I'm a liberal. I'm probably a socialist.
But part of the reason I am, I think, is because of the way I was raised and the field in which I work. My father is a United Methodist minister. I can remember more times than I can count that he went out in the middle of the night to the police station (in the town where we lived when I was a teenager) to give money and food to "transients" that turned up there for whatever reason. That came from a church program, not from our pockets, but it was a church program that he and several other area ministers were instrumental in heading up.
It came to be, though, that he was going out more and more. When I asked why he was always "on call" to help, he usually answered that the other ministers couldn't be reached or that we lived (literally) across the street from the PD so he just went. Was it because he was the only one that went? To that, my father said something that has shaped the person I've become: He reminded me that we can't change anyone but ourselves, and we have to lead by example and not by refusing to help. As long as he did what needed to be done to help those who had less than we did (without asking questions, just helping) then he had done all he could do. At the time I thought that people were taking advantage of my father, but now I understand that for me, he's right.
I work in a field where I see people everyday try to make their way in our country. They try to get jobs. They try to make a living for their families or just themselves. And they can't, because they don't speak English or don't speak clearly enough to be understood or are just too sick with mental illness to be able to maintain. I don't make a lot of money...thought I did because in my profession I'm one of the higher paid interpreters in my area...but compared to others I don't. But I stay doing what I do because of what I learned from my father. To me, it doesn't really matter what other people do or don't do for themselves. Some can help themselves and some can't. All I can do is keep doing what I feel is right and let them sort themselves out. I feel that because I was born able to hear and speak English, because I don't have voices telling me to kill myself or am so afraid of the world that I lock myself in my house and hide under my bed that I have a responsibility to be of whatever help I can be to those that ARE in those positions. I've stayed in a civil service job (state department of mental health) for 10 years because of that. I did have some things handed to me, so to speak...my parents paid for my education which to me is even more reason why I have to use what I have to help as many people as I can, regardless. They paid ME forward, I guess.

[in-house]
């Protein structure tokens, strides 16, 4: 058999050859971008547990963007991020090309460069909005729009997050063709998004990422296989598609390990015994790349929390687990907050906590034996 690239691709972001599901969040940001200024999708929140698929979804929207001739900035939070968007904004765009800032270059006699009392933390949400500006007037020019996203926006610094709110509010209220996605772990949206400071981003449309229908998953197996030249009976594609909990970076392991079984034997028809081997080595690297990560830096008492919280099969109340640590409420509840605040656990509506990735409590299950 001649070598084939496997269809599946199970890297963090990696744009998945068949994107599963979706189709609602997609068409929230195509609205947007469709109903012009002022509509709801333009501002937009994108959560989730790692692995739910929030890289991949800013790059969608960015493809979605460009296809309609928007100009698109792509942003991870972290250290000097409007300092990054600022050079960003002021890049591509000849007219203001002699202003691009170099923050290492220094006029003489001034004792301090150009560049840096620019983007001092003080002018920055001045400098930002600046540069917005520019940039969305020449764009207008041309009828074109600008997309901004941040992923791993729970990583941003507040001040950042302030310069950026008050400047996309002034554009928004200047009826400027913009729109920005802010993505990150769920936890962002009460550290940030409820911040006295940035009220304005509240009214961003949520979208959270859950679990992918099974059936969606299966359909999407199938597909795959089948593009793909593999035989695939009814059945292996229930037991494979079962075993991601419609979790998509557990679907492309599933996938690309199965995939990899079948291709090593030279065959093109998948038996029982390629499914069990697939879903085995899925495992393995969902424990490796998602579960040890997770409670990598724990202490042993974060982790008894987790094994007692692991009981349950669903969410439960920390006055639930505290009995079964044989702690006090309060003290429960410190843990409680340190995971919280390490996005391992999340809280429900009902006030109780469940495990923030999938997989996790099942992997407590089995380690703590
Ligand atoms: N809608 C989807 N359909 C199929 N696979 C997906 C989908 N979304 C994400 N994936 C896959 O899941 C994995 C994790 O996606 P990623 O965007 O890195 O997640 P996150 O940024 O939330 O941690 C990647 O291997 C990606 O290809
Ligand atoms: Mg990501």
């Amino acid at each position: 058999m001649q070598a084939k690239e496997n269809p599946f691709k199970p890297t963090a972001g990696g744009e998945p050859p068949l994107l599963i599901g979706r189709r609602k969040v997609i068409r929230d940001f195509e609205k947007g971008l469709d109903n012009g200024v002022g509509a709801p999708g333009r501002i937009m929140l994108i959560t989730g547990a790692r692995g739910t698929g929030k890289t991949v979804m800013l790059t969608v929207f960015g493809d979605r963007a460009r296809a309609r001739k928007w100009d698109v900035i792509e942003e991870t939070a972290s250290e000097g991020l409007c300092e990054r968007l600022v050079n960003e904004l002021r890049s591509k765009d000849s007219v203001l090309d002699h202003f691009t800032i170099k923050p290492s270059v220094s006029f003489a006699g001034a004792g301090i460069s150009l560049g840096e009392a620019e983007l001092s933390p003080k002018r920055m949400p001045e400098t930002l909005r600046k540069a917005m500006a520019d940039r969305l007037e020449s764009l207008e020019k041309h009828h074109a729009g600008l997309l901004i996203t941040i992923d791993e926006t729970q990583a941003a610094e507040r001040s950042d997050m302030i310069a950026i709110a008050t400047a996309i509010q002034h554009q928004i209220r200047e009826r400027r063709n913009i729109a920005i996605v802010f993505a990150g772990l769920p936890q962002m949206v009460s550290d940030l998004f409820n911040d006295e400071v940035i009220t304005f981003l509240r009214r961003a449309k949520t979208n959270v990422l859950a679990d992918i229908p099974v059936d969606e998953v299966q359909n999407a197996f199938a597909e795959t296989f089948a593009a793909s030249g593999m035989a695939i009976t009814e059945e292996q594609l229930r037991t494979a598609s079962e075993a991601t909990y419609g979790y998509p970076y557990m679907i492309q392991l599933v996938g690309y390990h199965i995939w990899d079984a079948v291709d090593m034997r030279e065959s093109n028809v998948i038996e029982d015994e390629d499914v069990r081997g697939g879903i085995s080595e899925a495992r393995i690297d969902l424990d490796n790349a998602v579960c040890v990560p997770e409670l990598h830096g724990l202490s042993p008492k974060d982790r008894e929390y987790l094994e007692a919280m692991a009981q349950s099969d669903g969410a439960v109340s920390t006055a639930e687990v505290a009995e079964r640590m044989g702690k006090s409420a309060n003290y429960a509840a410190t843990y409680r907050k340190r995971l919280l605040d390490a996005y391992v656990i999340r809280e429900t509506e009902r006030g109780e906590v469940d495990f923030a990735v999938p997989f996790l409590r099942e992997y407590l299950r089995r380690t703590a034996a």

Anyway, that's why I'm a socialist leaning liberal, and why I'm voting the way I am. There are other reasons, like Roe v. Wade and such that I don't want to get into here because I don't find those kinds of arguments to be productive.
31 October 2008
30 October 2008
John Stewart (on McCain): "He will come out and say 'Barack Obama is a socialist,' and then on Larry King say 'he's not a socialist.' I mean, he's literally arguing with himself. He'll say...I mean Sarah Palin is from Alaska, they give a stipend from corporations to their citizens, that is...Marxism, is it not? Redistribution of wealth?"
29 October 2008
Ah well, how many days till Twilight comes out?
28 October 2008
Only one of those statements is true, and Mills will tell you it isn't the cat one! Jeany's nails are a bit long. So to all those people who leave the "Dog House" or "Hound Barn," as it has been nicknamed, thinking that the lady in the gray/blue/orange dress is starving her hounds and probably is in league with Satan because she is...gasp...a FAN of greyhound racing...
Yeah, can't even come up with anything. All I can think of is how I wouldn't go up to another adoption group for a different breed, one with whom I've never lived, and start quoting propaganda and scare-tactic-speech that I've gotten from an internet site containing 20 year old statistics. I'm also not sure about those people who need to tell me about all the umpteenthirty animals they have rescued over the years. Does it truly make you feel better or warm your heart to have "saved" an animal (which, by the way, in case you're keeping score, does NOT make you the same as me because the only one of my animals that was "saved" was Mills, who was adopted from the shelter...) OR do you do it so people will tut-tut What A Wonderful Human Being You Are and praise you as a martyr? I was discussing this with S on the phone and I think they remind me of the Pharisees. Shouldn't we be doing our work to make the world better and just keeping quiet about it? Actions speak louder than words, etc etc?
I know, harsh words, but seriously...it is on my mind. I don't tell people automatically that I adopted my dogs after they retired from racing. I just say they are greyhounds. I don't tell people that I serve as a selfless mediator between people of two cultures and languages that can't understand each other in the interest of bringing our big world a bit closer together, either. I just say I am an interpreter.